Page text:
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Photo by J. Scott Applewhite -- Associated Press Today's Washington Post has a fascinating article on the State Department's evolution from an agency, in the 1950's, that had fired employees for "moral weaknesses" to today's agency that embraces the diversity of all its employees, including its openly gay employees. We knew that the State Department was pretty gay friendly, when just a few months ago, during the hearings on State Department's budget request for 2008, Congressman Gary Ackerman (D-NY) suggested to Secretary Condoleezza Rice that the State Department might want to hire some of the lesbian, gay, and bisexual linguists dismissed from the military under "Don't Ask, Don't Tell." The response was positive. The Post later reported that
"Last night, Ackerman said in an interview that, after the hearing, he received a call from an aide to Rice who said that his suggestion was being taken seriously."
Today we learn just how friendly State is. Today's article features the story of Mark Dybul, the U.S. Global AIDS Coordinator. He is the third openly gay ambassador at the State Department, and during his swearing-in ceremony last October, Secretary Rice acknowledged his partner, Jason Claire, and his mother-in-law, who was also present. The Post rightly points out the contrast between the State Department's policy towards its lesbian, gay and bisexual employees and the "Don't Ask, Don't Tell" law banning open service in the military:
In stark contrast to the Pentagon policy of "don't ask, don't tell," the State Department acknowledges its gay employees, allows their partners to live in official residences overseas, helps them obtain foreign residence visas, and has sent out a cable to missions encouraging U.S. ambassadors to include diplomats' partners in social and official functions.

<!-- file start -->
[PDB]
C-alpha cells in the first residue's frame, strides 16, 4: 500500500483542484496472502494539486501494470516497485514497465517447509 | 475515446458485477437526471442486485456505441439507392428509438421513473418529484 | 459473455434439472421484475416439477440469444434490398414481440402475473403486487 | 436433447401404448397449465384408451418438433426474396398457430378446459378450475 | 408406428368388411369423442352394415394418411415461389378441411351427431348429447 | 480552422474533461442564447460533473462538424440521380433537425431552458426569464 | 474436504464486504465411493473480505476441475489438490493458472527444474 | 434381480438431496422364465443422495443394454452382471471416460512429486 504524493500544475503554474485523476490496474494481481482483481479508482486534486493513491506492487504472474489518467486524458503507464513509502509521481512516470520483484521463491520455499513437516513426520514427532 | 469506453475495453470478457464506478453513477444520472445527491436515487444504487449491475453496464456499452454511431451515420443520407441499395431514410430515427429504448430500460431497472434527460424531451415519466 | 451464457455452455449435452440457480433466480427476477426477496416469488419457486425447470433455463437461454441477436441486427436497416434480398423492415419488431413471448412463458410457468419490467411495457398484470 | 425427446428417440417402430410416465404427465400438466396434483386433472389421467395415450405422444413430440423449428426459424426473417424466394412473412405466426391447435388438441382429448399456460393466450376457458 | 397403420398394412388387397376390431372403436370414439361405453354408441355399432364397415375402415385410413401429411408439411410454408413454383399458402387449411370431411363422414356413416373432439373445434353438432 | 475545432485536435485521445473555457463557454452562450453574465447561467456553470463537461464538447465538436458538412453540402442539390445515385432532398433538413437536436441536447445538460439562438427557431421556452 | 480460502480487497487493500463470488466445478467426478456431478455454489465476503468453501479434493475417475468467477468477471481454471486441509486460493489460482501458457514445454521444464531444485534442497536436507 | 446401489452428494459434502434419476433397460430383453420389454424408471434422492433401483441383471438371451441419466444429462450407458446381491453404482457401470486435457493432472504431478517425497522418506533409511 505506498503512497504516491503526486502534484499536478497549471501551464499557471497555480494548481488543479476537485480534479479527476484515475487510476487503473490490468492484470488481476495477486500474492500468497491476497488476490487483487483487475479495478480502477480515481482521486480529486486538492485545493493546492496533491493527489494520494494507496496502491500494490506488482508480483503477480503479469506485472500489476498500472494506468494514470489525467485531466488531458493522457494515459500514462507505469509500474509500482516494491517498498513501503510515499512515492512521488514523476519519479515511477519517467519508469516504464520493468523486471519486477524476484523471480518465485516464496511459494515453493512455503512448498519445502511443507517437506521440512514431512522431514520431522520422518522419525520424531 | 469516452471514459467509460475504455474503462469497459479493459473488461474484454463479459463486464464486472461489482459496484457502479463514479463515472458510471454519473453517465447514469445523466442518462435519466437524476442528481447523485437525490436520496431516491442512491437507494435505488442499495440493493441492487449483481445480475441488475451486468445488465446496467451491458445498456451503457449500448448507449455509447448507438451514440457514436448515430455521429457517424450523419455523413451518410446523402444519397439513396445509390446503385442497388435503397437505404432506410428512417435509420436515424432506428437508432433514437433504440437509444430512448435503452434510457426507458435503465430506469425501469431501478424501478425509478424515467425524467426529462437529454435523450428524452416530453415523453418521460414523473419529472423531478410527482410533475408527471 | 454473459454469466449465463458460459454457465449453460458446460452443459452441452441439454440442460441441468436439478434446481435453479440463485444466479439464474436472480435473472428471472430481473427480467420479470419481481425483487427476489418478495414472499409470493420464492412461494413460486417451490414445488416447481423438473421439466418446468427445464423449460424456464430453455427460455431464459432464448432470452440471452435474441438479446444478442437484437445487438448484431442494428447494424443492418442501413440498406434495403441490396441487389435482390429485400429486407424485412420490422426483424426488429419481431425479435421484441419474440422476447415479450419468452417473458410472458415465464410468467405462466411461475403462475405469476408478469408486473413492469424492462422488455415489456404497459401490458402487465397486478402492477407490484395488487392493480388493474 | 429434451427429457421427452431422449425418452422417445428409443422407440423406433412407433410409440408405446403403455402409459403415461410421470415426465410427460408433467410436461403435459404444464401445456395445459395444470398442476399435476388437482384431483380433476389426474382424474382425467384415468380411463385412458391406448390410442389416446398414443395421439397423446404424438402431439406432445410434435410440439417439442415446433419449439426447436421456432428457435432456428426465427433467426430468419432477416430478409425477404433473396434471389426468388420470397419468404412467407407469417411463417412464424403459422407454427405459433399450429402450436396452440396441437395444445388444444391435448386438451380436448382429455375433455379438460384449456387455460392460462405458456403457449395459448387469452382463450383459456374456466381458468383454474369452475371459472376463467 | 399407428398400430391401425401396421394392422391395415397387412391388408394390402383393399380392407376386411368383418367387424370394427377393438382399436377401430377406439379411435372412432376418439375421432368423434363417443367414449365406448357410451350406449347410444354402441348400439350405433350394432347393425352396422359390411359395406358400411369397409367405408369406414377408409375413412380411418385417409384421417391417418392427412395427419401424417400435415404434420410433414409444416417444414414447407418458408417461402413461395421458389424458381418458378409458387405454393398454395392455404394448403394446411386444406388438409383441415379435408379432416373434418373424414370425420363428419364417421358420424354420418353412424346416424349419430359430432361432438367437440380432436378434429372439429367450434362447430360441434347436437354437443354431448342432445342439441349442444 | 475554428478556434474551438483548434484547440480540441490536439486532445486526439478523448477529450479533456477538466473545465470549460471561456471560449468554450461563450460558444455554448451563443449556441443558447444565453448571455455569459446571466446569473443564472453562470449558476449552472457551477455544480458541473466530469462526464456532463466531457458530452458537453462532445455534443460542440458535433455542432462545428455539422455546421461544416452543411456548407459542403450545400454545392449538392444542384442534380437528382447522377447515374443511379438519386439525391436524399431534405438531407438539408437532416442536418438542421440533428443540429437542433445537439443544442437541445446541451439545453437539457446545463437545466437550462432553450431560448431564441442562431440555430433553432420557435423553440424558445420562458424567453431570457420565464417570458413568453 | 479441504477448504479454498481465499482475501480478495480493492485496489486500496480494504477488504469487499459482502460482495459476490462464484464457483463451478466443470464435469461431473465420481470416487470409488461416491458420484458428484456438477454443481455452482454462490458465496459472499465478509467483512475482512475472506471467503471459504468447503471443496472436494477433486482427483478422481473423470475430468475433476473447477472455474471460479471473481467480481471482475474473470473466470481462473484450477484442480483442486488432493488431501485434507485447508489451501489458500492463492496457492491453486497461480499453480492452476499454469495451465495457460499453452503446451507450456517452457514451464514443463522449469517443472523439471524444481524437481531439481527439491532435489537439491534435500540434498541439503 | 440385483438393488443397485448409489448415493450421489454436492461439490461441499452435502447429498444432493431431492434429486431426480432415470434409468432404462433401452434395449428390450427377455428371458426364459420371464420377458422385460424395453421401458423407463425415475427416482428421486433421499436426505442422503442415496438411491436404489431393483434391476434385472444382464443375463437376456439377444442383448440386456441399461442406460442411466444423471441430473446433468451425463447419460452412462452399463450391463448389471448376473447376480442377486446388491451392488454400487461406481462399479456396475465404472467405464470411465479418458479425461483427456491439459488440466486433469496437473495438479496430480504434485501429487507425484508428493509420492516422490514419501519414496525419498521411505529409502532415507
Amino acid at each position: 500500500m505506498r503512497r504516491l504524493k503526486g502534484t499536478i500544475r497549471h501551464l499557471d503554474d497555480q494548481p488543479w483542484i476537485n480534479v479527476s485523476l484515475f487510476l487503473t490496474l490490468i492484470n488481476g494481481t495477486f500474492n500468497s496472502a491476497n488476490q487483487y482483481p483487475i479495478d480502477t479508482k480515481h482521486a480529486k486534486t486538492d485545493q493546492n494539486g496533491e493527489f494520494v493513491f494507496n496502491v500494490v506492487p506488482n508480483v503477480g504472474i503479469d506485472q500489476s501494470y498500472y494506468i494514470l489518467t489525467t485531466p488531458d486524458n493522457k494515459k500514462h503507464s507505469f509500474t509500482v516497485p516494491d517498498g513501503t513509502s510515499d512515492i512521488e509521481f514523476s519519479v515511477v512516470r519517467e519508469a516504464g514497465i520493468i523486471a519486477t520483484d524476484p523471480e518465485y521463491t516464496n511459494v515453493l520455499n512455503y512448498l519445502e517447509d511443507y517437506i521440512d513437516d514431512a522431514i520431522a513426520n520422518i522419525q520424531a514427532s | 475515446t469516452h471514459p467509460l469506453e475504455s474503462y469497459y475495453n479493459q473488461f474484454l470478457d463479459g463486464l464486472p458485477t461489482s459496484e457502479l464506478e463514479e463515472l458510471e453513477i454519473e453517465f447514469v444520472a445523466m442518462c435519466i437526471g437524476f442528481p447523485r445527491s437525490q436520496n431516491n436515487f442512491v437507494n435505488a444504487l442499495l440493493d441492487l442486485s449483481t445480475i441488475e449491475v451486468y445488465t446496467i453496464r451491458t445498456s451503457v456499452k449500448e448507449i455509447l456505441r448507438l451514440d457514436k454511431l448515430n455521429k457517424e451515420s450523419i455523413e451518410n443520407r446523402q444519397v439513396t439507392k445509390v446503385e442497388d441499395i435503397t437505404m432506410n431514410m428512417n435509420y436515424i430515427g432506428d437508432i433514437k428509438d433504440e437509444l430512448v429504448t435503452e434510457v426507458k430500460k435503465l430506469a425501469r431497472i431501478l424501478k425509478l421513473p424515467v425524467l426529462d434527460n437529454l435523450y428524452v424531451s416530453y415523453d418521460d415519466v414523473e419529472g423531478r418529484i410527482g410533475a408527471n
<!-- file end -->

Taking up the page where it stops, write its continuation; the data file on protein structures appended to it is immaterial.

While the Pentagon fires at least two service members everyday solely because of their sexual orientation, openly gay civilian employees of the federal government (including civilian employees at the Department of Defense) are embraced and recognized for their service to our country. Isn't it time we embraced and recognized all Americans for their service to our nation, regardless of their sexual orientation? Isn't it time we called on Congress to lift the ban? - Rebecca Sawyer

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1 Comments

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F. Schreiber on May 27, 2009 at 03.35 am

Please tell me how the Dept. of Defense embraces gay civilian employees.  Working as a civilian contractor in Europe, my partner is not eligible for command sponsorship, and therefore, not eligible for the privileges of a heterosexual spouse, such as employment preference, obtaining a local driver’s license, Base privileges, etc.  He had to go through the local immigration office, and we spent over $10,000 in legal fees for him to obtain permission to reside here.  He also has to take foreign language classes to maintain residency permission.